There are currently two methods of establishing a secure HTTP connection: the https URI scheme and the HTTP 1.1 Upgrade header, introduced by RFC 2817. Browser support for the Upgrade header is, however, nearly non-existent, so HTTPS is still the dominant method of establishing a secure HTTP connection. Secure HTTP is notated by the prefix https:// instead of http:// on web URIs.
FTPS (also known as FTP Secure and FTP-SSL) is an extension to the commonly used File Transfer Protocol (FTP) that adds support for the Transport Layer Security (TLS) and the Secure Sockets Layer (SSL) cryptographic protocols.
FTPS should not be confused with the SSH File Transfer Protocol (SFTP), an incompatible secure file transfer subsystem for the Secure Shell (SSH) protocol. It is also different from Secure FTP, the practice of tunneling FTP through an SSH connection.
Two separate methods were developed to invoke client security for use with FTP clients: Explicit or Implicit. The explicit method is a legacy compatible implementation where FTPS aware clients can invoke security with an FTPS aware server without breaking overall FTP functionality with non-FTPS aware clients. The implicit method requires that all clients of the FTPS server be aware that SSL is to be used on the session, and thus is incompatible with non-FTPS-aware clients.
Much like HTTPS, but unlike SFTP, FTPS servers may provide a public key certificate. These certificates can be created using Unix tools such as OpenSSL's ssl-ca.
This certificate should be signed by a certificate authority, or the FTPS client may generate a warning stating that the certificate is not valid.
Unlike the VAN, a direct connection allows you to pass the data straight to the receiving party.
Types of direct connection include VPN (Virtual Private Network), FTP (File Transfer Protocol), and EDIINT (EDI over the Internet). Usually EDIINT is done in conjunction with AS2 software, which encrypts the data before sending it over the Internet.
Asynchronous transmission is defined as a transmission that is synchronized by the sending and receiving Data Transmission Equipment (DTE) before each character is sent. Each character has a start and stop bit to indicate beginning and end of each/character. The start and stop bits are the mechanism by which synchronization is established. Typical asynchronous communications accommodated by microcomputers transmitted at a baud rate ranging between 300-4800 bits per second (bps). See ASC X12S/89438 July 1989 draft publication: "EDI Asychronous Guideline / UNSM Purchase Order Message" Asynchronous transmission is defined as a transmission that is synchronized by the sending and receiving Data Transmission Equipment (DTE) before each character is sent. Each character has a start and stop bit to indicate beginning and end of each/character. The start and stop bits are the mechanism by which synchronization is established. Typical asynchronous communications accommodated by microcomputers transmitted at a baud rate ranging between 300-4800 bits per second (bps). See ASC X12S/89438 July 1989 draft publication: "EDI Asychronous Guideline / UNSM Purchase Order Message"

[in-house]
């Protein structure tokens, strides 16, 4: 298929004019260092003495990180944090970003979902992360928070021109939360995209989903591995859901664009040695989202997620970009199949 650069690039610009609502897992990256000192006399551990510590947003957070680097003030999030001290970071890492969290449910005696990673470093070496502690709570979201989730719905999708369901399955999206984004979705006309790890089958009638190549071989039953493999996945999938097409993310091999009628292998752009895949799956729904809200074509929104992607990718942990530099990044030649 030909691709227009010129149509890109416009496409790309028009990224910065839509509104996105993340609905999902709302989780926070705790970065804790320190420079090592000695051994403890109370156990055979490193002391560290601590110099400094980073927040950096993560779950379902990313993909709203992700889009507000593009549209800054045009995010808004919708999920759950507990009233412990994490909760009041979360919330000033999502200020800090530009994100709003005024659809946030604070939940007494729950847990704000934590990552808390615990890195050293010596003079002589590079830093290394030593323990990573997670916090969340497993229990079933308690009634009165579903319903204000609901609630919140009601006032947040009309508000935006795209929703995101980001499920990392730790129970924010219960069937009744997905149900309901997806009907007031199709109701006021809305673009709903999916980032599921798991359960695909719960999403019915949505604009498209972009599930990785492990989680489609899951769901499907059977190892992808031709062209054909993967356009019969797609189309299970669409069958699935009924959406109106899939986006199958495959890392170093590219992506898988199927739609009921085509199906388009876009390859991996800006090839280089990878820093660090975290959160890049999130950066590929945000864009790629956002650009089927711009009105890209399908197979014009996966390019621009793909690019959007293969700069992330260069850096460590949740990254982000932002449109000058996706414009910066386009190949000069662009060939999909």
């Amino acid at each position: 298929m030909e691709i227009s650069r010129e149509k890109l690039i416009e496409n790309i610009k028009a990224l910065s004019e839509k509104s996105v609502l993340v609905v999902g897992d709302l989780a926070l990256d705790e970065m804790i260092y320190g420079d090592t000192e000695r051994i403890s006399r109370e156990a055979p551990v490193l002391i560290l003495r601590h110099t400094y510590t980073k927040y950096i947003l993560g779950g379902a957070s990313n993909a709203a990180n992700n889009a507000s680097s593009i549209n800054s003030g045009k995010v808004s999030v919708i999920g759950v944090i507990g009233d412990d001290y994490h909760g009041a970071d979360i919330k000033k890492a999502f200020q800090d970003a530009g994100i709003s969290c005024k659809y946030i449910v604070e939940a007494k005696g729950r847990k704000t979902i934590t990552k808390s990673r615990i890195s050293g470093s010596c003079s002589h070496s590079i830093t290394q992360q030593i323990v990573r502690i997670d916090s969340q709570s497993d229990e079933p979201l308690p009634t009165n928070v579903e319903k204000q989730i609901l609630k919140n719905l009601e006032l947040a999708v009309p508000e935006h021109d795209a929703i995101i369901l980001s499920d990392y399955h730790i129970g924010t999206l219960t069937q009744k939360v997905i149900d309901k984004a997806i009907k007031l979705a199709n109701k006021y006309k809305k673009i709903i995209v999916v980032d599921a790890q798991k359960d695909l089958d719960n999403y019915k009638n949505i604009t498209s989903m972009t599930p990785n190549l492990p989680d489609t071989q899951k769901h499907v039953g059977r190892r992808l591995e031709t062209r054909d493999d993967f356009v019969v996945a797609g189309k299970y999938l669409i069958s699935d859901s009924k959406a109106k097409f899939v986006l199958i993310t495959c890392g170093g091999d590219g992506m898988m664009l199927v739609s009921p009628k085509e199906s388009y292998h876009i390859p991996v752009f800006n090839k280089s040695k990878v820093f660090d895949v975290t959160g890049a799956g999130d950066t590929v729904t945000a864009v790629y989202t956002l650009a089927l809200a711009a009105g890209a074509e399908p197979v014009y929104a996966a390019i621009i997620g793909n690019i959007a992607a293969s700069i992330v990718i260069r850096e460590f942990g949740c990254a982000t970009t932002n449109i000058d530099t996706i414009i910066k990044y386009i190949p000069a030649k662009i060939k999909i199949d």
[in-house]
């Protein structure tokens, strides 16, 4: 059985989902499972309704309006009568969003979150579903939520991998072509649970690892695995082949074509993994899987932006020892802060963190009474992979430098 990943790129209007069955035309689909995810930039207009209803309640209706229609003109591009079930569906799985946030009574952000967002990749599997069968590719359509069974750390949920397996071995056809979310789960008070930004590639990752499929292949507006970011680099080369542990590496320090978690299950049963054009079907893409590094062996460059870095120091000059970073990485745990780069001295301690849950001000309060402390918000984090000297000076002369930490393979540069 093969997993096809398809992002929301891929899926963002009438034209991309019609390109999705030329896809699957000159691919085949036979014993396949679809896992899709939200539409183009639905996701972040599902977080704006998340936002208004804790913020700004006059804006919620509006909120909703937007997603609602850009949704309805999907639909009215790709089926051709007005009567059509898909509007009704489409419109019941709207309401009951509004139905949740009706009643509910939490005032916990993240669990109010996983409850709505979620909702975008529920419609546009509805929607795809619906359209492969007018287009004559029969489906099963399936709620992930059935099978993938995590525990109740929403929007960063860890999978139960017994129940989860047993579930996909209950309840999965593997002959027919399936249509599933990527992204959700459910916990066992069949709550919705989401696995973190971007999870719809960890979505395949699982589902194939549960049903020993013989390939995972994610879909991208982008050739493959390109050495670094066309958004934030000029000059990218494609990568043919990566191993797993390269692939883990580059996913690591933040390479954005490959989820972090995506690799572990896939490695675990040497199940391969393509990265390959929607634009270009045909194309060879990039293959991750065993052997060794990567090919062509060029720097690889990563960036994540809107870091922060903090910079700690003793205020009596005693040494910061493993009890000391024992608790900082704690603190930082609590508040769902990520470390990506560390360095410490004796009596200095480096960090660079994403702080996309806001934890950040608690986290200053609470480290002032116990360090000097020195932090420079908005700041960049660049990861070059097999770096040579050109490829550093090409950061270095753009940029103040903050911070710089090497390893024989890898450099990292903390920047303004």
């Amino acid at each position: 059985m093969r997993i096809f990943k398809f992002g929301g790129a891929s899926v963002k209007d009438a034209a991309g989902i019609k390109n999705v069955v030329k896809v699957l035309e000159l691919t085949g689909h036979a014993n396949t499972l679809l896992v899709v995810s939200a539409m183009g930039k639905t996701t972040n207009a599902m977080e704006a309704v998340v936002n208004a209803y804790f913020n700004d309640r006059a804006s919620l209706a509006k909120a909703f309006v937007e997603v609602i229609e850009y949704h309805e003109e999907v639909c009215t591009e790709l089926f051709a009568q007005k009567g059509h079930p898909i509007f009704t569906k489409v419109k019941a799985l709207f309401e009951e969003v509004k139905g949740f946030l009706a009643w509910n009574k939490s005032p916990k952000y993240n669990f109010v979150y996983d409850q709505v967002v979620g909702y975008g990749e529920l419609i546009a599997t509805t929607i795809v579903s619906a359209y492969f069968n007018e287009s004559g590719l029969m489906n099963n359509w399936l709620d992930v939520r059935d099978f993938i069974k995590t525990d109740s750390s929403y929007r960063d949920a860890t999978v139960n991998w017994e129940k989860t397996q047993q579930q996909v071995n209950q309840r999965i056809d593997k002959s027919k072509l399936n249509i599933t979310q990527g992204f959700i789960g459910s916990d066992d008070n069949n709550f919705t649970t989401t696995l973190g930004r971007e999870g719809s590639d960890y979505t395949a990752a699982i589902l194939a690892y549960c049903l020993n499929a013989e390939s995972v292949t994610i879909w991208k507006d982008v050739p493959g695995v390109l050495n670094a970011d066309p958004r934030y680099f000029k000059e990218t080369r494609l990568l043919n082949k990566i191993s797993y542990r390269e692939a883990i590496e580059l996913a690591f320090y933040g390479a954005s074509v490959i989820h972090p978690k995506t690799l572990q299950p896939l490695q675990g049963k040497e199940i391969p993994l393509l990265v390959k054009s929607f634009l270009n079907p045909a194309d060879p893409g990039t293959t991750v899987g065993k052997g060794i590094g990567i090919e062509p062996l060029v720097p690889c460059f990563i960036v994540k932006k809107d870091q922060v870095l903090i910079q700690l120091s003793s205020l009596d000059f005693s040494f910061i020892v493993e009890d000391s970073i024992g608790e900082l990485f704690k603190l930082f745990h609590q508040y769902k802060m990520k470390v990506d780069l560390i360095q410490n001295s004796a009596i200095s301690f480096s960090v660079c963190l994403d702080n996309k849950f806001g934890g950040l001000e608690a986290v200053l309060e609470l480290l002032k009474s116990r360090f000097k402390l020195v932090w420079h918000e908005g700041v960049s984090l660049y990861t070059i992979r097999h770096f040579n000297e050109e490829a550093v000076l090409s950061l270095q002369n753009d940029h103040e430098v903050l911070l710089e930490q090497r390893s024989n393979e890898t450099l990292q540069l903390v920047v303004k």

Binary-synchronous transmission is different from asynchronous in that bit synchronization is established for a much longer duration, usually for the time it takes to transmit several thousand bits. This results in less transmission overhead but requires more complex circuitry. Typical binary synchronous communication is supported by a mainframe or communications front end processor transmitted at a baud rate ranging between 2400-9600 bps. See ASC Xl 2/88035 May 1987 guideline: "Transfer of ANSI Xl 2 Data Using Asynchronous or Binary Synchronous Communication Protocol". Binary-synchronous transmission is different from asynchronous in that bit synchronization is established for a much longer duration, usually for the time it takes to transmit several thousand bits. This results in less transmission overhead but requires more complex circuitry. Typical binary synchronous communication is supported by a mainframe or communications front end processor transmitted at a baud rate ranging between 2400-9600 bps. See ASC Xl 2/88035 May 1987 guideline: "Transfer of ANSI Xl 2 Data Using Asynchronous or Binary Synchronous Communication Protocol".
A bit-oriented protocol is independent of any particular code set, and no character codes are reserved for control functions. High Level Data Link control (HDLC) and Advanced Data Communication Control Procedures (ADCCP) are examples of this protocol. The major advantage is in speed and standardization.